The Art of Nolan Salix

Nolan Salix
Artist Statement 2016


Much of my work is a representation of industrial landscapes across the west. I often will utilize materials from the site in my paintings. These materials may be mined, used as processing, or are a byproduct of the industry. The metal plates, the tar, smoke (or carbon) are all used to create a literal portrait of the site that is more accurate than just a photograph. The toxins that blow in the air, the suspended sediments in the ponds that leach into the soils, the carbon being released are difficult to represent with realism, yet are so important for the viewer to understand this place.

Camping on site for a few days, I become connected with the rhythms of the place. The early morning light careens across the forms of the landscape at sunrise. Tailing piles, mined strips of scoured mountain sides, and man-made structures appear as monumental sculptures in this horizontal light. This adulterated landscape with distinct forms and copper hues, mimics clear Caribbean waters, and surprises my senses in its stark beauty. The night shift's drone of heavy equipment and work lights put me in tune with the waves of production.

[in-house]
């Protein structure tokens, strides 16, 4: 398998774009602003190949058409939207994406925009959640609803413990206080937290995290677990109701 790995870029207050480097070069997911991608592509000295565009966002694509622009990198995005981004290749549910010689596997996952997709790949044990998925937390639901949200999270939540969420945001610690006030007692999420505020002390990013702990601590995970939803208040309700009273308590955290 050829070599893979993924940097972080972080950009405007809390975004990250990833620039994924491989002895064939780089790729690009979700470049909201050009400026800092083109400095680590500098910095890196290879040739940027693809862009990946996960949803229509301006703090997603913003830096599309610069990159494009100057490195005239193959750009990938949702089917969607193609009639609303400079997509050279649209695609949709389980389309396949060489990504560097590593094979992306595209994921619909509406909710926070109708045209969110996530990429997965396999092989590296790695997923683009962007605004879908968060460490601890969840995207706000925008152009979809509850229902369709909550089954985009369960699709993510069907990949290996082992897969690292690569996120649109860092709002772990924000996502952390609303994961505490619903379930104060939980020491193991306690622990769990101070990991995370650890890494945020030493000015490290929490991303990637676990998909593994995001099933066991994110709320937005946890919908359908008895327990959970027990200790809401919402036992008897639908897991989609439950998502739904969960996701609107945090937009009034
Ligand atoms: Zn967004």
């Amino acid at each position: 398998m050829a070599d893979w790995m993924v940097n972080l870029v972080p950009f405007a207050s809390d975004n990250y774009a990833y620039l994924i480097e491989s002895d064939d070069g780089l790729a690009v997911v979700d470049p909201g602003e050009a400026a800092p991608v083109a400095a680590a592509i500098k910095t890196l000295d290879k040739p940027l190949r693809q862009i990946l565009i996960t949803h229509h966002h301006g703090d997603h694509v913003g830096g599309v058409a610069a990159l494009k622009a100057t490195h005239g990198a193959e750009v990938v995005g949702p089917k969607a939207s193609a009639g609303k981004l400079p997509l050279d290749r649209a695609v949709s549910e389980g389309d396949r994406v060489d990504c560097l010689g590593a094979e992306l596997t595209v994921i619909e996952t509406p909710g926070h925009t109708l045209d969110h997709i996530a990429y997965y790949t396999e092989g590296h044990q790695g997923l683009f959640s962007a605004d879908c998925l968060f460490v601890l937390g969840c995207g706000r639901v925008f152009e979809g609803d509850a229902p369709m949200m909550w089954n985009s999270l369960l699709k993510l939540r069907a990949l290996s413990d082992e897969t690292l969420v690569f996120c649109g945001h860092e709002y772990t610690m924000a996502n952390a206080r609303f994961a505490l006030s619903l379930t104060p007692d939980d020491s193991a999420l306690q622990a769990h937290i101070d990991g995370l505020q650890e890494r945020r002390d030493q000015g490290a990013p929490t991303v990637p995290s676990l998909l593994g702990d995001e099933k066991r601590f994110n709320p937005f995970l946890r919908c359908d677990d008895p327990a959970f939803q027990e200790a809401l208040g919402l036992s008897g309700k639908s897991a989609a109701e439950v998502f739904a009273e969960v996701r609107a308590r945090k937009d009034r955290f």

Working on site, I often interact with industry representatives or security guards, either by my requesting permission to enter private lands, or by their inquiry into my presence on public right of ways. I was greeted by a mining engineer who took up conversation regarding my work. During our conversation, he retorted, “if you see environmental degradation from the modern mining industry, then that is an emotional response, not dictated by reason.” This conversation occurred on the seventh day of my art excursion of painting several mine sites in British Columbia. I had clearly been observing degraded landscapes, large scale transformations of mountains and valleys, biologically simplified plant communities, and toxic formations at these sites. This mining engineer, who is responsible for the creation and implementation of a landscape’s transforming designs, was unable to recognize the impacts or the potential failures that will occur as we engineer systems that are unable to mimic natural processes.

As I get back into my car, I am acutely aware of the copper I consume. In so many ways, I am reliant on copper, gold, and silver for my car, computer, house and phones. This landscape is my creation in a defused way. I am the sculptor. We consumers are the sculptors. Which is more precious to us: an intact native ecosystem, or the copper, gold and silver that run through our houses and cars? Does it have to be a choice between one and the other? It seems maybe they both are more precious than we treat them.